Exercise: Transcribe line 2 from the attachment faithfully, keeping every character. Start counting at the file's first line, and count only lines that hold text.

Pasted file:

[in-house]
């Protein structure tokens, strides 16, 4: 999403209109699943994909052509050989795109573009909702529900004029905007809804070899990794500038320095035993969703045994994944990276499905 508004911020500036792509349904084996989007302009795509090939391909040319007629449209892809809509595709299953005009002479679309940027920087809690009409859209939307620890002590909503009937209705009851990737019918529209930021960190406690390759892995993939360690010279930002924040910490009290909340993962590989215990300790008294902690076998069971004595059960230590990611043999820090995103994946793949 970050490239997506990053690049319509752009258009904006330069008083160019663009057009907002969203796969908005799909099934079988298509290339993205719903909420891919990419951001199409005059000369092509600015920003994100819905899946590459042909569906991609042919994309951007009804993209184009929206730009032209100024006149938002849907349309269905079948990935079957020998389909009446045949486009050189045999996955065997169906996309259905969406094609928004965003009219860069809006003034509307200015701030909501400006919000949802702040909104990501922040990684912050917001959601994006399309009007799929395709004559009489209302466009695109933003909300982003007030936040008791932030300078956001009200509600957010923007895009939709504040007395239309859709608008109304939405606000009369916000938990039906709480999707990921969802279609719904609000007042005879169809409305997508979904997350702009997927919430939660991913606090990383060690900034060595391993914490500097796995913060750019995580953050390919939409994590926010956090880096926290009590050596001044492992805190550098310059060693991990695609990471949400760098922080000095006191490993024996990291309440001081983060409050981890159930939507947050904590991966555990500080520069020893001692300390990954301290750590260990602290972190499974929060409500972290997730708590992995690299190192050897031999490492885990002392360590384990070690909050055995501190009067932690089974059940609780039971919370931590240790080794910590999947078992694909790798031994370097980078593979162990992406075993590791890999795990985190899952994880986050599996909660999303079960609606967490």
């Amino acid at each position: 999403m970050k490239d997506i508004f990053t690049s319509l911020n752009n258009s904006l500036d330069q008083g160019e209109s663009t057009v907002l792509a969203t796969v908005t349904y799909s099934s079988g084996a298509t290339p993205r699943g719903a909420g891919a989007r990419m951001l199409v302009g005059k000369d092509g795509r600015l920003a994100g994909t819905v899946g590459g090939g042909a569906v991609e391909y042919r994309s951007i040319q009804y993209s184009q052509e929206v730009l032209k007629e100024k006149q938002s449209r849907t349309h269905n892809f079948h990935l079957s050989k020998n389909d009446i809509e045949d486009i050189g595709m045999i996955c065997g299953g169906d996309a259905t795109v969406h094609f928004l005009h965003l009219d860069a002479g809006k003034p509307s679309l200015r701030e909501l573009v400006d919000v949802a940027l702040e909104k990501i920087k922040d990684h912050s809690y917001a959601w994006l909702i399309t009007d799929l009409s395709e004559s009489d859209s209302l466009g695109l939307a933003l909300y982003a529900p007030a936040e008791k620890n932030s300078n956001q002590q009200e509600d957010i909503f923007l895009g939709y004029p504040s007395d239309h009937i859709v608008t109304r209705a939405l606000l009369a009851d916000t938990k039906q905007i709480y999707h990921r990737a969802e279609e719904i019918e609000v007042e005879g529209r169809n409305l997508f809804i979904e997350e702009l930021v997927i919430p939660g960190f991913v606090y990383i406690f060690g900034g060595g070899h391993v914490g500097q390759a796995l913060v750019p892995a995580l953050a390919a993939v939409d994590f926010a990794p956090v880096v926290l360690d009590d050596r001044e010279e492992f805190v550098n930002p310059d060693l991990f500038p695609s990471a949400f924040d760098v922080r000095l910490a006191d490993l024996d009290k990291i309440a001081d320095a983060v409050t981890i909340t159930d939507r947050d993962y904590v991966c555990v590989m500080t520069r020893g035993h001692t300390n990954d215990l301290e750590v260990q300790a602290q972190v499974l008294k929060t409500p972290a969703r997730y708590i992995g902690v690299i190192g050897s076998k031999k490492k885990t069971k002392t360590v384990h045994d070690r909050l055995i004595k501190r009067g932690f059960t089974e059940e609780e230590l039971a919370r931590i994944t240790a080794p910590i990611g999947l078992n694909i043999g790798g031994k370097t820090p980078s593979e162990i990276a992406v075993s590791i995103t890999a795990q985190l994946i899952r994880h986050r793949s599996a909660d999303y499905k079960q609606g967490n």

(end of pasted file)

């Protein structure tokens, strides 16, 4: 999403209109699943994909052509050989795109573009909702529900004029905007809804070899990794500038320095035993969703045994994944990276499905 508004911020500036792509349904084996989007302009795509090939391909040319007629449209892809809509595709299953005009002479679309940027920087809690009409859209939307620890002590909503009937209705009851990737019918529209930021960190406690390759892995993939360690010279930002924040910490009290909340993962590989215990300790008294902690076998069971004595059960230590990611043999820090995103994946793949 970050490239997506990053690049319509752009258009904006330069008083160019663009057009907002969203796969908005799909099934079988298509290339993205719903909420891919990419951001199409005059000369092509600015920003994100819905899946590459042909569906991609042919994309951007009804993209184009929206730009032209100024006149938002849907349309269905079948990935079957020998389909009446045949486009050189045999996955065997169906996309259905969406094609928004965003009219860069809006003034509307200015701030909501400006919000949802702040909104990501922040990684912050917001959601994006399309009007799929395709004559009489209302466009695109933003909300982003007030936040008791932030300078956001009200509600957010923007895009939709504040007395239309859709608008109304939405606000009369916000938990039906709480999707990921969802279609719904609000007042005879169809409305997508979904997350702009997927919430939660991913606090990383060690900034060595391993914490500097796995913060750019995580953050390919939409994590926010956090880096926290009590050596001044492992805190550098310059060693991990695609990471949400760098922080000095006191490993024996990291309440001081983060409050981890159930939507947050904590991966555990500080520069020893001692300390990954301290750590260990602290972190499974929060409500972290997730708590992995690299190192050897031999490492885990002392360590384990070690909050055995501190009067932690089974059940609780039971919370931590240790080794910590999947078992694909790798031994370097980078593979162990992406075993590791890999795990985190899952994880986050599996909660999303079960609606967490």